Multi-million pound HBO series could show the “compelling” story of two US airmen based in Norfolk
Copyright: Archant 2017
East Anglia could be at the centre of a multi-million pound HBO miniseries following the story of two US airmen.
Based on stories from Masters of the Air, a biographical account of America’s “bomber boys”, it will examine the lives of the 100th Bomb Group who came to Norfolk in 1943.
The series – which may take the book’s name – would be the third in HBO’s trilogy of programmes about the US services after Band of Brothers in 2001 and The Pacific in 2010.
Veteran director Steven Spielberg and Tom Hanks’ production company Playtone will be involved in the nine-episode series – rumoured to have a budget of more than $200m.
Scriptwriter John Orloff, who worked on Band of Brothers, Masters of the Air author Donald L Miller, and Kirk Saduski, executive in charge of production at Playtone, are currently on an exploratory tour of the region and were present at the launch of Visit East Anglia’s The Friendly Invasion project.
On Wednesday they visited the 100th Bomb Group Memorial Museum at Thorpe Abbotts, which was used by the group – nicknamed the Bloody Hundredth – from 1943 to 1946.
It was also the home of the main characters in the planned miniseries – squadron commanders John Egan and Gale Cleven, who were shot down on bombing missions within days of each other in 1943 before being reunited in a German prisoner of war camp.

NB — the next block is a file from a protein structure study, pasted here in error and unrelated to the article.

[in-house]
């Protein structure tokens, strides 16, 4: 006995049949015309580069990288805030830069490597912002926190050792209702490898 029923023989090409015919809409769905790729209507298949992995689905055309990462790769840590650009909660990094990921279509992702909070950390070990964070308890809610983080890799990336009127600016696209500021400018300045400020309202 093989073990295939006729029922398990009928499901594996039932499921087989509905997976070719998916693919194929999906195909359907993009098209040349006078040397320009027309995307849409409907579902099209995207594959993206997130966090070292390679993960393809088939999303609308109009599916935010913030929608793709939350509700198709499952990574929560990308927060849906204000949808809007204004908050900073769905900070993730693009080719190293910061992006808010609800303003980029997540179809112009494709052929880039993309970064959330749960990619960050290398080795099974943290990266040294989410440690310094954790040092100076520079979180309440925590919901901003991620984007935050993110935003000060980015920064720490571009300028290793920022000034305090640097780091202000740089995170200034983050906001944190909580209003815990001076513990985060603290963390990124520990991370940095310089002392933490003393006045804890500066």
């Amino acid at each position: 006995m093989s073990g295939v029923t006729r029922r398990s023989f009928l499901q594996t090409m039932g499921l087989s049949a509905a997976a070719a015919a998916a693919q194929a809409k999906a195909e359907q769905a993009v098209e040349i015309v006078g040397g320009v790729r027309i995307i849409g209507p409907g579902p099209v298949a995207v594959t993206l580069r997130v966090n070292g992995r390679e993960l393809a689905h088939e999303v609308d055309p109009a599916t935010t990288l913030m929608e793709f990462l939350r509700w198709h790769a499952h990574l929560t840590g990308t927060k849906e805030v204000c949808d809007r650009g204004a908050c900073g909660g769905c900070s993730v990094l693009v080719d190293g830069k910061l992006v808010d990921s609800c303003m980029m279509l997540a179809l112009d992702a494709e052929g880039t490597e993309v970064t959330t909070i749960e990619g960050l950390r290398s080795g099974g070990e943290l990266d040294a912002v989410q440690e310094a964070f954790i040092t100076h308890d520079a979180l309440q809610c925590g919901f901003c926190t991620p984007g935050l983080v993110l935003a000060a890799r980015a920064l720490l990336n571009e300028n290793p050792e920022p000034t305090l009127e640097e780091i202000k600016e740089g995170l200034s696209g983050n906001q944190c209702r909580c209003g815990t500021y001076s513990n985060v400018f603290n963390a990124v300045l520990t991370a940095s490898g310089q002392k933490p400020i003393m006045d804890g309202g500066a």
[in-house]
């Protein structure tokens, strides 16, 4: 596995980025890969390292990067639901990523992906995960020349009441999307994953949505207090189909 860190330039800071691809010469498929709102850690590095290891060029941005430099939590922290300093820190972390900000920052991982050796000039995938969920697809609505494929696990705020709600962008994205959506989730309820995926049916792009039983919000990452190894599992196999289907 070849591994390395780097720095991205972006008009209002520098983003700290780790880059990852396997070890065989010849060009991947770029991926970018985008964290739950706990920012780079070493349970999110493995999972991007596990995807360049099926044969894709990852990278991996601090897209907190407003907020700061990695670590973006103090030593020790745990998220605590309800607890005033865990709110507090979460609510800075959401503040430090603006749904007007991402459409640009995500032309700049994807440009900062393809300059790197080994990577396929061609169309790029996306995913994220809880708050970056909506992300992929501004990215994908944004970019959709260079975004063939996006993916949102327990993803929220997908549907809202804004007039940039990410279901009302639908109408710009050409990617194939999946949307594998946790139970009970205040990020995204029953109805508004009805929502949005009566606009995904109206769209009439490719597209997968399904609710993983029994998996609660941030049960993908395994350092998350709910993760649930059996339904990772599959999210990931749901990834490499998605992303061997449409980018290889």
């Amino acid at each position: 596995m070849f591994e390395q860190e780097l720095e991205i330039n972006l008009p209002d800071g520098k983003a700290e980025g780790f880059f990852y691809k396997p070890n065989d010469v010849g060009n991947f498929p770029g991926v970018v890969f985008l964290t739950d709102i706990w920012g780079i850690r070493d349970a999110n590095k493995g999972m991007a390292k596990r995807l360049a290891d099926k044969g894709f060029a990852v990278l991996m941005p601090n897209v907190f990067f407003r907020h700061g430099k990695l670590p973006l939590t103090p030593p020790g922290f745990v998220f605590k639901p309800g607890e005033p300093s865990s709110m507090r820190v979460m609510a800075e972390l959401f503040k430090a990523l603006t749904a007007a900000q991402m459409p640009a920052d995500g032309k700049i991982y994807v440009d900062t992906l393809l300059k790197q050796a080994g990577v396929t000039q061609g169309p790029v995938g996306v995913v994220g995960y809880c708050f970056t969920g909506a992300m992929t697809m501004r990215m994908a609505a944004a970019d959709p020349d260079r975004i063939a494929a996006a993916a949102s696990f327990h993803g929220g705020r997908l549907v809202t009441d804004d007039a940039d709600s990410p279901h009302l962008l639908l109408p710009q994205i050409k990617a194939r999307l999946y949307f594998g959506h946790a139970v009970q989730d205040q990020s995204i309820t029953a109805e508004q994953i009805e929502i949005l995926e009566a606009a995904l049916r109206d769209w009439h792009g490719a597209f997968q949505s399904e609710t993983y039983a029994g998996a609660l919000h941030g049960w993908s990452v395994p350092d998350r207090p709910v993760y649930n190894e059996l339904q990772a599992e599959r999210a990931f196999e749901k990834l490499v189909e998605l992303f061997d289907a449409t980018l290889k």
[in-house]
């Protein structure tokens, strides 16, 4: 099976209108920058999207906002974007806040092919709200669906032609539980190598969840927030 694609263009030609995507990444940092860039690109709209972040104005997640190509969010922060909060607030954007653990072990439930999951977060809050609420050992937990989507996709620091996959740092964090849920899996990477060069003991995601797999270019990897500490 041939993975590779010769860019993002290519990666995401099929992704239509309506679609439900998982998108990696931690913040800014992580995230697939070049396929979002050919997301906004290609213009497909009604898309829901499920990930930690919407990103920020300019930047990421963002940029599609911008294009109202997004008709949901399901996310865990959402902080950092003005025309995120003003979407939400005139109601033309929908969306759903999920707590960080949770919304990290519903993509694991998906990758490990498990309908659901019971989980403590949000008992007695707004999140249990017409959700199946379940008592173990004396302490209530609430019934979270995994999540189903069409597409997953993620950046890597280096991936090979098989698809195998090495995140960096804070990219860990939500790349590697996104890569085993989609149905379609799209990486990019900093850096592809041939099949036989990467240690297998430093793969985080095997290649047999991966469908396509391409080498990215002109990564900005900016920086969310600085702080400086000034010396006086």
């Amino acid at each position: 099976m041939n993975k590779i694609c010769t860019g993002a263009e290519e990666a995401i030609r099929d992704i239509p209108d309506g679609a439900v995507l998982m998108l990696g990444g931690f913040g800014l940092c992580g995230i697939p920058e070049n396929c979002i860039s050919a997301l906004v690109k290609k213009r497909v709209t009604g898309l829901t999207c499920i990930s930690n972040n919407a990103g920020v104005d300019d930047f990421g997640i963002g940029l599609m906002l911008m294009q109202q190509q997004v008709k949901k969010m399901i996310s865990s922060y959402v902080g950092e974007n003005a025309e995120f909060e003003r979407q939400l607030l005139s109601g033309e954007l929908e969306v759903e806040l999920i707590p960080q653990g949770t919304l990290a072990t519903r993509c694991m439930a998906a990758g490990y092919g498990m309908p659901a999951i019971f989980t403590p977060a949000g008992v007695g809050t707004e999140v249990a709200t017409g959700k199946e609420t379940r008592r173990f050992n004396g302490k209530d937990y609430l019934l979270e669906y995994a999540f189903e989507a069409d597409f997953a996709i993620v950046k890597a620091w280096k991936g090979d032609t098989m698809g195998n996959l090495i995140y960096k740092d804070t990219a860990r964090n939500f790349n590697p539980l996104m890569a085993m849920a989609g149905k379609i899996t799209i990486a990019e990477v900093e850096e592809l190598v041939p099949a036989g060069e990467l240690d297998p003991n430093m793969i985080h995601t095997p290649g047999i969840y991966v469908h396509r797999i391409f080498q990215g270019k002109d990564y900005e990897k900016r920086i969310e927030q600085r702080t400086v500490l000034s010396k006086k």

Mr Saduski, who was acquainted with Donald Miller’s work, said: “The material was so compelling and so evocative, noting not only the physical dangers these men faced but the psychological changes they went through.
“You get a real sense of what it was like.”
Mr Saduski added that the proposed series was in the “creative stage”, with the scripts expected to be finished by the end of the year.
Mr Orloff said: “The 100th is wonderfully representative of a larger story of all the airmen. They had a particularly rough time at the beginning of the war and they were led at various times by some very dynamic characters.”
Pete Waters, executive director of Visit East Anglia, said the series would be a “once in a lifetime opportunity” for the region’s tourist industry.
A story of reunion
John “Bucky” Egan and Gale “Buck” Cleven were squadron leaders with the 100th Bomb Group.
Having trained together in the States, Egan and Cleven came to East Anglia together in 1943 and were based with the Bloody Hundred at Thorpe Abbotts, near Diss.
On October 8 that year, Cleven’s plane was shot down in Germany during a flight to Bremen, and he was believed dead. Just a few days later, Egan was also shot down over the continent during a mission to Münster.
Both were captured by German soldiers and were interrogated before being sent to Stalag Luft III, a prison camp for American and British air force officers. It was here that they were reunited, even becoming roommates again when they were moved into the same compound.
The series will also follow a lieutenant with the 100th, Robert “Rosie” Rosenthal, who went on to become one of the most decorated airmen in the Eight Air Force.
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